Small Intestine Prolapse

Approved Doctor(s) ; Kislaya Kumar Thakur , Rakesh Bhardwaj • Apr 22, 2024

Table of contents

What is small intestine prolapse?

Also known as enterocele, small intestine prolapse occurs when the small intestine descends into the lower pelvic cavity and creates a bulge by pushing the upper part of the vagina. Factors such as childbirth, aging, and other processes that put pressure on the pelvic floor can weaken the muscles supporting the pelvic organs, causing the small intestine to prolapse.

Personal care measures and other non-surgical methods are the first treatment options for managing small intestine prolapse. In severe cases, surgical procedures may be necessary to correct the condition.

Diagnosis methods for small intestine prolapse

Pelvic examination is used to confirm the diagnosis of small intestine prolapse. During the examination, the doctor may ask patients to take a deep breath and hold it while performing the Valsalva maneuver.

This action causes the small intestine to bulge downward. If the prolapse cannot be confirmed on the examination table, the patient may be asked to stand up for a physical examination.

Symptoms of small intestine prolapse

In mild cases of small intestine prolapse, there may be no symptoms. In more severe cases, symptoms may include the following:

  • Relief of pulling sensation when lying down
  • Pelvic fullness
  • Pressure or pain
  • Relief of lower back pain when lying down
  • Soft tissue bulge in the vagina
  • Vaginal discomfort
  • Painful intercourse

Many women with small intestine prolapse may also experience prolapse of other pelvic organs such as the uterus, bladder, or rectum.

Causes of small intestine prolapse

Pressure on the pelvic floor is the primary cause of pelvic organ prolapse. Other conditions and activities that can contribute to or cause small intestine prolapse include the following:

  • Pregnancy and childbirth
  • Chronic constipation or straining during bowel movements
  • Chronic cough or bronchitis
  • Repetitive heavy lifting
  • Being overweight or obese

Risk factors for small intestine prolapse

Factors that increase the risk of small intestine prolapse include the following:

  • Pregnancy and childbirth
  • Age
  • Pelvic surgery
  • Increased abdominal pressure
  • Smoking
  • Being of Hispanic or white descent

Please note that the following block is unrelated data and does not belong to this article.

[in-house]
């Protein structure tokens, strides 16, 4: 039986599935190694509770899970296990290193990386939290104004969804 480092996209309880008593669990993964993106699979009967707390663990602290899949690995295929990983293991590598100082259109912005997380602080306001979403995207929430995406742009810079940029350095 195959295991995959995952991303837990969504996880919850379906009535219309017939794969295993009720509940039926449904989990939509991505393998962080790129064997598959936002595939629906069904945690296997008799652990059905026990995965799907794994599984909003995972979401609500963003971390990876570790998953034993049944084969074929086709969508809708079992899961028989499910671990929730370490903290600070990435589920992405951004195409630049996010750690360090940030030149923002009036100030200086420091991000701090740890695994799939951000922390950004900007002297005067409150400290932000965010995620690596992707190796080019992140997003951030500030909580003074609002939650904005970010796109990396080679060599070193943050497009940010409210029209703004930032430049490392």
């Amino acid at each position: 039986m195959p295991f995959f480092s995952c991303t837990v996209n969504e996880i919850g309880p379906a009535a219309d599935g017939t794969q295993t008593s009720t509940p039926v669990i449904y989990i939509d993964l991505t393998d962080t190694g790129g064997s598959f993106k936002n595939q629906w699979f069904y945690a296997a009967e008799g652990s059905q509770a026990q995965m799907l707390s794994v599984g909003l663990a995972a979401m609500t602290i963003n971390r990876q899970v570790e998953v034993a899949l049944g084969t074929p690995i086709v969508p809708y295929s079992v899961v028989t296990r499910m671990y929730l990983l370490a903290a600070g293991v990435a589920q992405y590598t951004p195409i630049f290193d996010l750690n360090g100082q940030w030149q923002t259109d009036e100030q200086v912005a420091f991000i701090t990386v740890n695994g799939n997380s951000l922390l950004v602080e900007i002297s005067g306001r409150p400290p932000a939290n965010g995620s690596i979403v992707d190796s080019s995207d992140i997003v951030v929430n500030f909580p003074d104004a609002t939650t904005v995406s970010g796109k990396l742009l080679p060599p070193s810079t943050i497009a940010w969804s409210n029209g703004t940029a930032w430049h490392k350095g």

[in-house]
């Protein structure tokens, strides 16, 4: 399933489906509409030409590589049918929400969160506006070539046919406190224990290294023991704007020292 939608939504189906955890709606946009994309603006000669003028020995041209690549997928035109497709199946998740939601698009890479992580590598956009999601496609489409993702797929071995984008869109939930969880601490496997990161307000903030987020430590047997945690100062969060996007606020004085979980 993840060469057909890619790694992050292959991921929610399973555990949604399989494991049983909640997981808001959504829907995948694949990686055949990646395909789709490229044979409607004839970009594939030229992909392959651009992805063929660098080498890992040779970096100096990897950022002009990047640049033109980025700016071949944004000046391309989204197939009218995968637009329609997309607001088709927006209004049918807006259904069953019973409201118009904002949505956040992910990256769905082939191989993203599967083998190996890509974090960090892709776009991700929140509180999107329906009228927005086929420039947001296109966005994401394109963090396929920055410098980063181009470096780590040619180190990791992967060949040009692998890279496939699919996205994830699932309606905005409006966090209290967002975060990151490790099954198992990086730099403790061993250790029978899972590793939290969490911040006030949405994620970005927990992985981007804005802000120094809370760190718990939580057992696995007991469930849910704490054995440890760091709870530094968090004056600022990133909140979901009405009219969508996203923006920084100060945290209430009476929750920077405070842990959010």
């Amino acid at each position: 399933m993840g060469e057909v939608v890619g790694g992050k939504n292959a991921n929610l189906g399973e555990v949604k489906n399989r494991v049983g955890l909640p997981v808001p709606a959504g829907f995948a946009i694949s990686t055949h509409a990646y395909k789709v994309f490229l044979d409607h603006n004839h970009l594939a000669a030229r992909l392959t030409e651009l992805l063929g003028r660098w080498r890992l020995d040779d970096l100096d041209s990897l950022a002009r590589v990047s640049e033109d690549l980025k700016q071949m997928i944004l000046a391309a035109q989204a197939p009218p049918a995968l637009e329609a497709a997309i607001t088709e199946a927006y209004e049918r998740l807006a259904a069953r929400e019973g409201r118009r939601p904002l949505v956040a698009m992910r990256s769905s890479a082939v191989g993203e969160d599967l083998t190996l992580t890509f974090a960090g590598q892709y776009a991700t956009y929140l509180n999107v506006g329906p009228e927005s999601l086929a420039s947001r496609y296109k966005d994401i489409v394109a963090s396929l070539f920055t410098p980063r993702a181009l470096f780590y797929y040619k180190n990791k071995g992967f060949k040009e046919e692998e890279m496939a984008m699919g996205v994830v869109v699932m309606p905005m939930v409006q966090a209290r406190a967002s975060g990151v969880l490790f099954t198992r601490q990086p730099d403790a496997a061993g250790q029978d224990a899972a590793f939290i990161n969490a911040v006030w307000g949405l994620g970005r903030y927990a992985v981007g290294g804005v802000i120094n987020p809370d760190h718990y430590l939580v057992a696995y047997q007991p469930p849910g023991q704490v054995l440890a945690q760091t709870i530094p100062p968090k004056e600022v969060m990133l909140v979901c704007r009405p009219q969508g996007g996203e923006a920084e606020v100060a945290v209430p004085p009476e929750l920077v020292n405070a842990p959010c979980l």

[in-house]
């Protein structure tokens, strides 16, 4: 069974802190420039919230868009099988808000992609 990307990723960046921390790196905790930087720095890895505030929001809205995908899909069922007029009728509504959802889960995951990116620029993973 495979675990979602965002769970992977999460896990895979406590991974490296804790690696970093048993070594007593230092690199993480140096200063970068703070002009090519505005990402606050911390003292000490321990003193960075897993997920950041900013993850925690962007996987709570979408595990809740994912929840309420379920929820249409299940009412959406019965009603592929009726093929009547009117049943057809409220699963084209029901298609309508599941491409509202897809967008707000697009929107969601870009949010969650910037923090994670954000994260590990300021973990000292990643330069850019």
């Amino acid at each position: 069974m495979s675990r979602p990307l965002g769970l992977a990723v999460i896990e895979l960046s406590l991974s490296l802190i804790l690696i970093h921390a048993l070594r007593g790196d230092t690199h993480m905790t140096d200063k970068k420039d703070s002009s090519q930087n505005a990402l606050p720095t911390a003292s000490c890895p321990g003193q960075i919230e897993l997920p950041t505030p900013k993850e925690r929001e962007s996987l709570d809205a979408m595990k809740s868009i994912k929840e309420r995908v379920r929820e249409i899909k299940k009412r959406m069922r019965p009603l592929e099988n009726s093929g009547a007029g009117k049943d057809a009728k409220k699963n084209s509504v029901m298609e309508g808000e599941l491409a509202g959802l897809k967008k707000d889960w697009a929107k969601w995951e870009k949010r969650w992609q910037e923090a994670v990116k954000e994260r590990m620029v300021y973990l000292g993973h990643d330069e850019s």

• Connective tissue disorders

How to prevent small intestine prolapse?

The following strategies can help reduce the risk of small intestine prolapse:

  • Maintaining an ideal weight
  • Preventing constipation
  • Treating chronic cough
  • Quitting smoking
  • Avoiding heavy lifting

Treatment methods for small intestine prolapse

If the symptoms of small intestine prolapse do not bother the patient, treatment may not be necessary. For severe cases with bothersome symptoms, surgical techniques are recommended. Patients who want to avoid surgery or for whom surgery is too risky can take steps to prevent the condition from worsening.

In cases where the prolapse is mild or not noticeable, patients are monitored rather than treated. During this period, Kegel exercises are recommended to strengthen the pelvic muscles. Kegel exercises can help alleviate mild symptoms. Additionally, patients should avoid heavy lifting and constipation.

For mild to moderate small intestine prolapse, a treatment method called pessary can be applied. In this treatment, a silicone, plastic, or rubber device is inserted into the vagina to support the bulging tissue. Pessaries come in various sizes, so trials are necessary to find the right fit for the patient. Patients must also learn how to insert, remove, and clean the device.

Surgery for small intestine prolapse

In severe cases of small intestine prolapse, surgical procedures may be recommended. These procedures can be performed with or without robotic assistance, through the vagina or abdomen. During the procedure, the prolapsed small intestine is repositioned, and the connective tissue of the pelvic floor is tightened.

In some cases, a small synthetic mesh may be used to help support weakened tissues. After surgery, small intestine prolapse generally does not recur. However, increased pelvic pressure can cause further injury to the pelvic floor.

Benefits of small intestine surgery

Surgery for small intestine prolapse is the only treatment option in severe cases. The surgery eliminates symptoms and significantly improves the patient's quality of life.

Complications of small intestine surgery

Although recurrence is not common after bowel prolapse surgery, some complications can occur due to the surgical procedure. These complications include the following:

  • Bleeding
  • Infection
  • Reactions to anesthesia
  • Damage to pelvic organs

What should individuals with small intestine prolapse pay attention to?

Individuals with small intestine prolapse can alleviate symptoms by taking personal care measures, depending on the severity of the condition. These measures include:

  • Performing Kegel exercises to strengthen the pelvic muscles and support weakened vaginal tissues
  • Consuming plenty of fluids and fiber-rich foods to prevent constipation
  • Avoiding heavy lifting
  • Controlling cough
  • Achieving an ideal weight
  • Quitting smoking
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